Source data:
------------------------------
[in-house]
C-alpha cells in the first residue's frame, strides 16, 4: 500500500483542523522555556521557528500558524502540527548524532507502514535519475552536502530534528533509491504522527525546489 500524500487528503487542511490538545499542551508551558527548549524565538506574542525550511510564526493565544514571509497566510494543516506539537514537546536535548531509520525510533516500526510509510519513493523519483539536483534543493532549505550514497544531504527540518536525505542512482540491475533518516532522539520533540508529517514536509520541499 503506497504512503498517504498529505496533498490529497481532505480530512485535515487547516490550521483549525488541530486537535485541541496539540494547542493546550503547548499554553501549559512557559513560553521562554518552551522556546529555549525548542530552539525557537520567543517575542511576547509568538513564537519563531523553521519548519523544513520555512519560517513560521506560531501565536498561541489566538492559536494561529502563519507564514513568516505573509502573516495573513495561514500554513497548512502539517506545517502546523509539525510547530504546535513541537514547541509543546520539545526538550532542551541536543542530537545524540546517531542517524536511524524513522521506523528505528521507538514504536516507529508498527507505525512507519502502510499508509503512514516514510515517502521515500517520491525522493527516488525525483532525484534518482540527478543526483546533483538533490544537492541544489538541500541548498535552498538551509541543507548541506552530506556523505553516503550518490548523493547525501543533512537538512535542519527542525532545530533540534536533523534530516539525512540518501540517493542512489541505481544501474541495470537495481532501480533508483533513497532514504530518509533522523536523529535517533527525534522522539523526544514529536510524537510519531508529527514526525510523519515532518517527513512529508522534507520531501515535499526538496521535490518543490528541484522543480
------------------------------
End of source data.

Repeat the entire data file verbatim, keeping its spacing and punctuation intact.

[in-house]
C-alpha cells in the first residue's frame, strides 16, 4: 500500500483542523522555556521557528500558524502540527548524532507502514535519475552536502530534528533509491504522527525546489 500524500487528503487542511490538545499542551508551558527548549524565538506574542525550511510564526493565544514571509497566510494543516506539537514537546536535548531509520525510533516500526510509510519513493523519483539536483534543493532549505550514497544531504527540518536525505542512482540491475533518516532522539520533540508529517514536509520541499 503506497504512503498517504498529505496533498490529497481532505480530512485535515487547516490550521483549525488541530486537535485541541496539540494547542493546550503547548499554553501549559512557559513560553521562554518552551522556546529555549525548542530552539525557537520567543517575542511576547509568538513564537519563531523553521519548519523544513520555512519560517513560521506560531501565536498561541489566538492559536494561529502563519507564514513568516505573509502573516495573513495561514500554513497548512502539517506545517502546523509539525510547530504546535513541537514547541509543546520539545526538550532542551541536543542530537545524540546517531542517524536511524524513522521506523528505528521507538514504536516507529508498527507505525512507519502502510499508509503512514516514510515517502521515500517520491525522493527516488525525483532525484534518482540527478543526483546533483538533490544537492541544489538541500541548498535552498538551509541543507548541506552530506556523505553516503550518490548523493547525501543533512537538512535542519527542525532545530533540534536533523534530516539525512540518501540517493542512489541505481544501474541495470537495481532501480533508483533513497532514504530518509533522523536523529535517533527525534522522539523526544514529536510524537510519531508529527514526525510523519515532518517527513512529508522534507520531501515535499526538496521535490518543490528541484522543480